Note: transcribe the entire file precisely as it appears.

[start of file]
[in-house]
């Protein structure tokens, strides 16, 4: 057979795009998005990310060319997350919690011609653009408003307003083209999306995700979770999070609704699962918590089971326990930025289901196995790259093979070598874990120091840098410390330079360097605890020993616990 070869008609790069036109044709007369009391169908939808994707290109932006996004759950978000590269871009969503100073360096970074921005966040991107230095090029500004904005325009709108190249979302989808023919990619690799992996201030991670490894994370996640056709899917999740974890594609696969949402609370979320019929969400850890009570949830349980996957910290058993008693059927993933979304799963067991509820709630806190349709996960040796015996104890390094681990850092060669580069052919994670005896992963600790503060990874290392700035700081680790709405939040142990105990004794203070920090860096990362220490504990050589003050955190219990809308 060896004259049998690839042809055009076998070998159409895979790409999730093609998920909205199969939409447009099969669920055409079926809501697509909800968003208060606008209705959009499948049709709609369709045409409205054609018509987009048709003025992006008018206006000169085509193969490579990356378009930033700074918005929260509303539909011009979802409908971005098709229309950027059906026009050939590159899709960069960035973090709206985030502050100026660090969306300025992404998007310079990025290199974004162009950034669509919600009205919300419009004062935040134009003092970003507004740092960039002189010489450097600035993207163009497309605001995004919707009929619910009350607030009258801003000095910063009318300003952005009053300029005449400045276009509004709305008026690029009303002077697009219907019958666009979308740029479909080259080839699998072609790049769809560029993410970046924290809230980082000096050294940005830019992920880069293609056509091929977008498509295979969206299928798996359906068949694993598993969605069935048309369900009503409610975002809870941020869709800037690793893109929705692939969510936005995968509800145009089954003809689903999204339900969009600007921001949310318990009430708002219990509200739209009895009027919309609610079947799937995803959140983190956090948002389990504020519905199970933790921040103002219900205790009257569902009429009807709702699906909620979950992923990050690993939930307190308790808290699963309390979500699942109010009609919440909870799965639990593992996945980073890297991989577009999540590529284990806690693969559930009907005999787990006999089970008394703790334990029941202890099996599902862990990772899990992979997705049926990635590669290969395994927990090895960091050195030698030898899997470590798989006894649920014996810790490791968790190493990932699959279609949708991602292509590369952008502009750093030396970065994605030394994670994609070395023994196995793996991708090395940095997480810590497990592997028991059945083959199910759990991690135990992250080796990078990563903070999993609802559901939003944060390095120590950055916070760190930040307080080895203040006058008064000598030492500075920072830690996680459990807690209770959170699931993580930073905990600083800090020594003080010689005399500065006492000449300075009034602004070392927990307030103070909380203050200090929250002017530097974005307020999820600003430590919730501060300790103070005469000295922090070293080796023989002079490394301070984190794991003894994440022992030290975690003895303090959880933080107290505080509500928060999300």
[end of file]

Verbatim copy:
[in-house]
């Protein structure tokens, strides 16, 4: 057979795009998005990310060319997350919690011609653009408003307003083209999306995700979770999070609704699962918590089971326990930025289901196995790259093979070598874990120091840098410390330079360097605890020993616990 070869008609790069036109044709007369009391169908939808994707290109932006996004759950978000590269871009969503100073360096970074921005966040991107230095090029500004904005325009709108190249979302989808023919990619690799992996201030991670490894994370996640056709899917999740974890594609696969949402609370979320019929969400850890009570949830349980996957910290058993008693059927993933979304799963067991509820709630806190349709996960040796015996104890390094681990850092060669580069052919994670005896992963600790503060990874290392700035700081680790709405939040142990105990004794203070920090860096990362220490504990050589003050955190219990809308 060896004259049998690839042809055009076998070998159409895979790409999730093609998920909205199969939409447009099969669920055409079926809501697509909800968003208060606008209705959009499948049709709609369709045409409205054609018509987009048709003025992006008018206006000169085509193969490579990356378009930033700074918005929260509303539909011009979802409908971005098709229309950027059906026009050939590159899709960069960035973090709206985030502050100026660090969306300025992404998007310079990025290199974004162009950034669509919600009205919300419009004062935040134009003092970003507004740092960039002189010489450097600035993207163009497309605001995004919707009929619910009350607030009258801003000095910063009318300003952005009053300029005449400045276009509004709305008026690029009303002077697009219907019958666009979308740029479909080259080839699998072609790049769809560029993410970046924290809230980082000096050294940005830019992920880069293609056509091929977008498509295979969206299928798996359906068949694993598993969605069935048309369900009503409610975002809870941020869709800037690793893109929705692939969510936005995968509800145009089954003809689903999204339900969009600007921001949310318990009430708002219990509200739209009895009027919309609610079947799937995803959140983190956090948002389990504020519905199970933790921040103002219900205790009257569902009429009807709702699906909620979950992923990050690993939930307190308790808290699963309390979500699942109010009609919440909870799965639990593992996945980073890297991989577009999540590529284990806690693969559930009907005999787990006999089970008394703790334990029941202890099996599902862990990772899990992979997705049926990635590669290969395994927990090895960091050195030698030898899997470590798989006894649920014996810790490791968790190493990932699959279609949708991602292509590369952008502009750093030396970065994605030394994670994609070395023994196995793996991708090395940095997480810590497990592997028991059945083959199910759990991690135990992250080796990078990563903070999993609802559901939003944060390095120590950055916070760190930040307080080895203040006058008064000598030492500075920072830690996680459990807690209770959170699931993580930073905990600083800090020594003080010689005399500065006492000449300075009034602004070392927990307030103070909380203050200090929250002017530097974005307020999820600003430590919730501060300790103070005469000295922090070293080796023989002079490394301070984190794991003894994440022992030290975690003895303090959880933080107290505080509500928060999300």